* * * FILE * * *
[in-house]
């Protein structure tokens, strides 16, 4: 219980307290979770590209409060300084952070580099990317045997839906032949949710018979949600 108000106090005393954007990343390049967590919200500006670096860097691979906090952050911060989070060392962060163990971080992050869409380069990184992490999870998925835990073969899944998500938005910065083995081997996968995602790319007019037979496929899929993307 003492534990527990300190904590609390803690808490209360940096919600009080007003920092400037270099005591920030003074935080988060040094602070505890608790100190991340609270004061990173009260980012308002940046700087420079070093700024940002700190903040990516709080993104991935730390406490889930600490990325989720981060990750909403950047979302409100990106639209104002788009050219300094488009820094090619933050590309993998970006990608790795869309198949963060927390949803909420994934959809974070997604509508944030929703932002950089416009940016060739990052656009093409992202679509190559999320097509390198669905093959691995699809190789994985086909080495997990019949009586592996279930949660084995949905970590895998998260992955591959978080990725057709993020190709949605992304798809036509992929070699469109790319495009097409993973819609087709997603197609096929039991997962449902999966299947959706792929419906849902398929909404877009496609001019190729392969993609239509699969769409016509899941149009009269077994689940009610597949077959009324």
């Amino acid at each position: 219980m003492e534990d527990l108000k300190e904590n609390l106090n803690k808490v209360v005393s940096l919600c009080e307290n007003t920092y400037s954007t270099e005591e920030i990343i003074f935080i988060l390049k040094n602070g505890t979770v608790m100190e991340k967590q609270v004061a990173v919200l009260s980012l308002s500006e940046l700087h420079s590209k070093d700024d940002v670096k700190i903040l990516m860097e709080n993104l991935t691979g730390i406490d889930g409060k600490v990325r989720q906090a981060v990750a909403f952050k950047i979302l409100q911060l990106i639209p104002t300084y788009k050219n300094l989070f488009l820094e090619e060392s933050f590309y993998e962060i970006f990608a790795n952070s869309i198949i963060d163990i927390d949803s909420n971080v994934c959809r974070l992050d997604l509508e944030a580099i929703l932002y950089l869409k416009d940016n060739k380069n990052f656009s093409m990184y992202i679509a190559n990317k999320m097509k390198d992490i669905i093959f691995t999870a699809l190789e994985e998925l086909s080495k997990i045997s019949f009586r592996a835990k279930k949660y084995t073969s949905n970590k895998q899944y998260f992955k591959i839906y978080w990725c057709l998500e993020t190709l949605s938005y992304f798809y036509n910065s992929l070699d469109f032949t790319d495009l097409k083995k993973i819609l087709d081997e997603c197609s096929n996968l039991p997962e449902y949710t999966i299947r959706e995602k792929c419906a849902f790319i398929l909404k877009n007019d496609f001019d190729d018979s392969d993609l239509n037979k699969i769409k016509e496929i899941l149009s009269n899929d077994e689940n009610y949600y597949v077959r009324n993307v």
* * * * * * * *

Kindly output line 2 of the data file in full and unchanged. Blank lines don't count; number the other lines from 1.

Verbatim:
């Protein structure tokens, strides 16, 4: 219980307290979770590209409060300084952070580099990317045997839906032949949710018979949600 108000106090005393954007990343390049967590919200500006670096860097691979906090952050911060989070060392962060163990971080992050869409380069990184992490999870998925835990073969899944998500938005910065083995081997996968995602790319007019037979496929899929993307 003492534990527990300190904590609390803690808490209360940096919600009080007003920092400037270099005591920030003074935080988060040094602070505890608790100190991340609270004061990173009260980012308002940046700087420079070093700024940002700190903040990516709080993104991935730390406490889930600490990325989720981060990750909403950047979302409100990106639209104002788009050219300094488009820094090619933050590309993998970006990608790795869309198949963060927390949803909420994934959809974070997604509508944030929703932002950089416009940016060739990052656009093409992202679509190559999320097509390198669905093959691995699809190789994985086909080495997990019949009586592996279930949660084995949905970590895998998260992955591959978080990725057709993020190709949605992304798809036509992929070699469109790319495009097409993973819609087709997603197609096929039991997962449902999966299947959706792929419906849902398929909404877009496609001019190729392969993609239509699969769409016509899941149009009269077994689940009610597949077959009324």